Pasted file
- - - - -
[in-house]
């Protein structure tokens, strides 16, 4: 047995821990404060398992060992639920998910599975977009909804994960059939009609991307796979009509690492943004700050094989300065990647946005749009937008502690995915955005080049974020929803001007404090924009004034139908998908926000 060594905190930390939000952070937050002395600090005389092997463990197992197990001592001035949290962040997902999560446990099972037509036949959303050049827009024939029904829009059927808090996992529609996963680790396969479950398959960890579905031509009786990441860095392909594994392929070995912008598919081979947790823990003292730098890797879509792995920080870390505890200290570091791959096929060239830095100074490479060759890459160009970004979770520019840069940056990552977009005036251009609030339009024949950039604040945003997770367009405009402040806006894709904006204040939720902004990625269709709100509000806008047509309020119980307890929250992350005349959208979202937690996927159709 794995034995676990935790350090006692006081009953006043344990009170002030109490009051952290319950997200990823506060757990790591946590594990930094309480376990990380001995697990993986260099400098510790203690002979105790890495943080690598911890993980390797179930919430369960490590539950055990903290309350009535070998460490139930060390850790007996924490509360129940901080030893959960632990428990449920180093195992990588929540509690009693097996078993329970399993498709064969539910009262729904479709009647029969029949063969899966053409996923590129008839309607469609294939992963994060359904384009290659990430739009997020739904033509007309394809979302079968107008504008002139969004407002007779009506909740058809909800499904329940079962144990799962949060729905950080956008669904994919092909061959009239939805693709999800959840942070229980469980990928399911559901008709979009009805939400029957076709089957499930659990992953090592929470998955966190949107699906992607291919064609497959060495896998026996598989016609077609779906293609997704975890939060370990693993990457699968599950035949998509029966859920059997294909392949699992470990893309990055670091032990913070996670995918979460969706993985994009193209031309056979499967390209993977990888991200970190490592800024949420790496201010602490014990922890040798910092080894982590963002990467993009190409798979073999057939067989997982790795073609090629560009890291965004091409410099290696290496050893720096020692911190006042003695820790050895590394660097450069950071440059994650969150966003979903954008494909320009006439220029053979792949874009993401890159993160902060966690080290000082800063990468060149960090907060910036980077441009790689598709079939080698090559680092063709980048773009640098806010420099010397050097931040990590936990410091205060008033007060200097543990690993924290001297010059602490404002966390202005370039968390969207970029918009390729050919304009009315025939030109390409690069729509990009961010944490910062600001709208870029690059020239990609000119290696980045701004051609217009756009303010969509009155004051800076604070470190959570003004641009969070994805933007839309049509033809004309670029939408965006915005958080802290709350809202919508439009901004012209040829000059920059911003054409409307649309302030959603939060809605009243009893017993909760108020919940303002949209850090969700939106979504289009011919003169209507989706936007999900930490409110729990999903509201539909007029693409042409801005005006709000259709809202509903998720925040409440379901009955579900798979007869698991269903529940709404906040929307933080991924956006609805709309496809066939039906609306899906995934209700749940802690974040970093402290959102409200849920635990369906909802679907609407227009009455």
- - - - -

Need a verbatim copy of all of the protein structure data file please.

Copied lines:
[in-house]
């Protein structure tokens, strides 16, 4: 047995821990404060398992060992639920998910599975977009909804994960059939009609991307796979009509690492943004700050094989300065990647946005749009937008502690995915955005080049974020929803001007404090924009004034139908998908926000 060594905190930390939000952070937050002395600090005389092997463990197992197990001592001035949290962040997902999560446990099972037509036949959303050049827009024939029904829009059927808090996992529609996963680790396969479950398959960890579905031509009786990441860095392909594994392929070995912008598919081979947790823990003292730098890797879509792995920080870390505890200290570091791959096929060239830095100074490479060759890459160009970004979770520019840069940056990552977009005036251009609030339009024949950039604040945003997770367009405009402040806006894709904006204040939720902004990625269709709100509000806008047509309020119980307890929250992350005349959208979202937690996927159709 794995034995676990935790350090006692006081009953006043344990009170002030109490009051952290319950997200990823506060757990790591946590594990930094309480376990990380001995697990993986260099400098510790203690002979105790890495943080690598911890993980390797179930919430369960490590539950055990903290309350009535070998460490139930060390850790007996924490509360129940901080030893959960632990428990449920180093195992990588929540509690009693097996078993329970399993498709064969539910009262729904479709009647029969029949063969899966053409996923590129008839309607469609294939992963994060359904384009290659990430739009997020739904033509007309394809979302079968107008504008002139969004407002007779009506909740058809909800499904329940079962144990799962949060729905950080956008669904994919092909061959009239939805693709999800959840942070229980469980990928399911559901008709979009009805939400029957076709089957499930659990992953090592929470998955966190949107699906992607291919064609497959060495896998026996598989016609077609779906293609997704975890939060370990693993990457699968599950035949998509029966859920059997294909392949699992470990893309990055670091032990913070996670995918979460969706993985994009193209031309056979499967390209993977990888991200970190490592800024949420790496201010602490014990922890040798910092080894982590963002990467993009190409798979073999057939067989997982790795073609090629560009890291965004091409410099290696290496050893720096020692911190006042003695820790050895590394660097450069950071440059994650969150966003979903954008494909320009006439220029053979792949874009993401890159993160902060966690080290000082800063990468060149960090907060910036980077441009790689598709079939080698090559680092063709980048773009640098806010420099010397050097931040990590936990410091205060008033007060200097543990690993924290001297010059602490404002966390202005370039968390969207970029918009390729050919304009009315025939030109390409690069729509990009961010944490910062600001709208870029690059020239990609000119290696980045701004051609217009756009303010969509009155004051800076604070470190959570003004641009969070994805933007839309049509033809004309670029939408965006915005958080802290709350809202919508439009901004012209040829000059920059911003054409409307649309302030959603939060809605009243009893017993909760108020919940303002949209850090969700939106979504289009011919003169209507989706936007999900930490409110729990999903509201539909007029693409042409801005005006709000259709809202509903998720925040409440379901009955579900798979007869698991269903529940709404906040929307933080991924956006609805709309496809066939039906609306899906995934209700749940802690974040970093402290959102409200849920635990369906909802679907609407227009009455």